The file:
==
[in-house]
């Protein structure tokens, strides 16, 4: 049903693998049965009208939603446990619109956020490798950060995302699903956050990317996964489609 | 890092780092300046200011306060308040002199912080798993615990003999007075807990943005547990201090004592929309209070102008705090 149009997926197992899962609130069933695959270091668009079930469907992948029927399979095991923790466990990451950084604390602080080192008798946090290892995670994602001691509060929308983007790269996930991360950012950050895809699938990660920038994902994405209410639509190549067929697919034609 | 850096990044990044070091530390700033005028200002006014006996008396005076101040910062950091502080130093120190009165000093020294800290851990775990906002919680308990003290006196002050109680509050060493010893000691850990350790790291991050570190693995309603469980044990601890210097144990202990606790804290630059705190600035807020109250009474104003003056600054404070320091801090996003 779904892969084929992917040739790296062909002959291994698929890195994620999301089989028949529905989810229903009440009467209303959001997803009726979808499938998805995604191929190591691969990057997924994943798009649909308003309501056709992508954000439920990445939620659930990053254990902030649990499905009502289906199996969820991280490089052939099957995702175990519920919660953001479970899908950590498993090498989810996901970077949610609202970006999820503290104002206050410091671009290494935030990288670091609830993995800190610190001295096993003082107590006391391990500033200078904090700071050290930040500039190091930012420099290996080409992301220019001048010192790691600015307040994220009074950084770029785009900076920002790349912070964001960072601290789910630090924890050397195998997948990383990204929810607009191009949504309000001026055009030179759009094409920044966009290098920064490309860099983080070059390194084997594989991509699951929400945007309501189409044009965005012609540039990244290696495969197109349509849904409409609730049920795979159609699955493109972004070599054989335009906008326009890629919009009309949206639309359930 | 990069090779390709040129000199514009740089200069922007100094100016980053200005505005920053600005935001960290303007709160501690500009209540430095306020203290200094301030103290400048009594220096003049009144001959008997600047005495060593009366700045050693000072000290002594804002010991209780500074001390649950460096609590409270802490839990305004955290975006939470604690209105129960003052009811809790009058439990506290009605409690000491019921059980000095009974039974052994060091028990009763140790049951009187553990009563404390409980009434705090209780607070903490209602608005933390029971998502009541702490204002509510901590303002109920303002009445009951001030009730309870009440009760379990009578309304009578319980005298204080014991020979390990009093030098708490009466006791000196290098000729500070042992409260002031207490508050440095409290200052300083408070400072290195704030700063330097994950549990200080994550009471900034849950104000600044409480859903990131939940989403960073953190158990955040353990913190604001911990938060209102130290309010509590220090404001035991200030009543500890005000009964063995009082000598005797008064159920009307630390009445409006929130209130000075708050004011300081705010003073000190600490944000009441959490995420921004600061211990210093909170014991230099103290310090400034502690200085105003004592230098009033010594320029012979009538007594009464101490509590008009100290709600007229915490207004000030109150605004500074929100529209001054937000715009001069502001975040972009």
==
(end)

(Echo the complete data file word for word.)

[in-house]
């Protein structure tokens, strides 16, 4: 049903693998049965009208939603446990619109956020490798950060995302699903956050990317996964489609 | 890092780092300046200011306060308040002199912080798993615990003999007075807990943005547990201090004592929309209070102008705090 149009997926197992899962609130069933695959270091668009079930469907992948029927399979095991923790466990990451950084604390602080080192008798946090290892995670994602001691509060929308983007790269996930991360950012950050895809699938990660920038994902994405209410639509190549067929697919034609 | 850096990044990044070091530390700033005028200002006014006996008396005076101040910062950091502080130093120190009165000093020294800290851990775990906002919680308990003290006196002050109680509050060493010893000691850990350790790291991050570190693995309603469980044990601890210097144990202990606790804290630059705190600035807020109250009474104003003056600054404070320091801090996003 779904892969084929992917040739790296062909002959291994698929890195994620999301089989028949529905989810229903009440009467209303959001997803009726979808499938998805995604191929190591691969990057997924994943798009649909308003309501056709992508954000439920990445939620659930990053254990902030649990499905009502289906199996969820991280490089052939099957995702175990519920919660953001479970899908950590498993090498989810996901970077949610609202970006999820503290104002206050410091671009290494935030990288670091609830993995800190610190001295096993003082107590006391391990500033200078904090700071050290930040500039190091930012420099290996080409992301220019001048010192790691600015307040994220009074950084770029785009900076920002790349912070964001960072601290789910630090924890050397195998997948990383990204929810607009191009949504309000001026055009030179759009094409920044966009290098920064490309860099983080070059390194084997594989991509699951929400945007309501189409044009965005012609540039990244290696495969197109349509849904409409609730049920795979159609699955493109972004070599054989335009906008326009890629919009009309949206639309359930 | 990069090779390709040129000199514009740089200069922007100094100016980053200005505005920053600005935001960290303007709160501690500009209540430095306020203290200094301030103290400048009594220096003049009144001959008997600047005495060593009366700045050693000072000290002594804002010991209780500074001390649950460096609590409270802490839990305004955290975006939470604690209105129960003052009811809790009058439990506290009605409690000491019921059980000095009974039974052994060091028990009763140790049951009187553990009563404390409980009434705090209780607070903490209602608005933390029971998502009541702490204002509510901590303002109920303002009445009951001030009730309870009440009760379990009578309304009578319980005298204080014991020979390990009093030098708490009466006791000196290098000729500070042992409260002031207490508050440095409290200052300083408070400072290195704030700063330097994950549990200080994550009471900034849950104000600044409480859903990131939940989403960073953190158990955040353990913190604001911990938060209102130290309010509590220090404001035991200030009543500890005000009964063995009082000598005797008064159920009307630390009445409006929130209130000075708050004011300081705010003073000190600490944000009441959490995420921004600061211990210093909170014991230099103290310090400034502690200085105003004592230098009033010594320029012979009538007594009464101490509590008009100290709600007229915490207004000030109150605004500074929100529209001054937000715009001069502001975040972009």